The other parent of Grüner is the almost-extinct St. Georgener-Rebe which is just holding on in the village of Sankt Georgen am Leithagebirge in the Burgenland.  If you can find a bottle of that you are a true wine geek!

Outside the Eastern Kingdom

Grüner is known as Veltlinske Zelené in Slovakia where it is the most widely planted grape.  It also flourishes in the Czech Republic and just over the border from Austria into Italy.  Germany, Hungary and Bulgaria also have a small amount planted.

In the New World it also has a foothold in the cooler regions of the USA (Finger Lakes, Oregon…), Australia (Adelaide Hills), New Zealand (Gisbourne, Marlborough) and Canada (Okanagan Valley, BC).

Vineyard location

Grüner often does best on loess – silt, sand and a bit of clay mixed together.  Other sites with loam tend to produce more full-bodied The sunny days and cool nights of Austrian summers are perfect for ripening with enough sugar and flavour but maintaining lively acidity.

So, is now the time to say “Anti-Freeze”?

For those (like me) old enough to remember, Austrian wine was enveloped in an adulteration scandal in 1985.  Though the facts were slightly misconstrued, the damage stuck and the Austrian wine industry all but collapsed.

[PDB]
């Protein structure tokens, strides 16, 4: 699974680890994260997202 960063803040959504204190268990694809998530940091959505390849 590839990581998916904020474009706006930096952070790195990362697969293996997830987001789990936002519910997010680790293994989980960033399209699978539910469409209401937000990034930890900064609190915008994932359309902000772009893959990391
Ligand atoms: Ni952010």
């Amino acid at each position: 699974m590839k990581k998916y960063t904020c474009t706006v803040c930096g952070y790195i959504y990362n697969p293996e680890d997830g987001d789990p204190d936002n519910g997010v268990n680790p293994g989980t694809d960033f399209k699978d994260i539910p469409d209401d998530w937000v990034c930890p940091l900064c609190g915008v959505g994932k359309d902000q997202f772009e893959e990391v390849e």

When trying to rebuild out of the scandal, super-tough regulations were announced so that no-one could doubt the quality of the product.  Like many other wine producing areas, Austria set up an “Appellation Contrôlée” type system, using the Latin “Districtus Austriae Controllatus” or DAC for short.  Interestingly (for geeks like me), instead of using Brix or Oechsle as measures of must weight (and therefore potential alcohol), the common measure in Austria is KMW.  That’s one for the memory bank.

The drawback of having a DAC for a region is that wines must be made in an prescribed style to carry the name, otherwise they don’t have the right to use their home region’s name at all.  This is one of the regions why the Wachau has stuck to its own classification system:

  • Steinfeder for wines up to 11.5% alcohol level
  • Federspiel for wines between 11.5–12.5%
  • Smaragd must have a minimum of 12.5%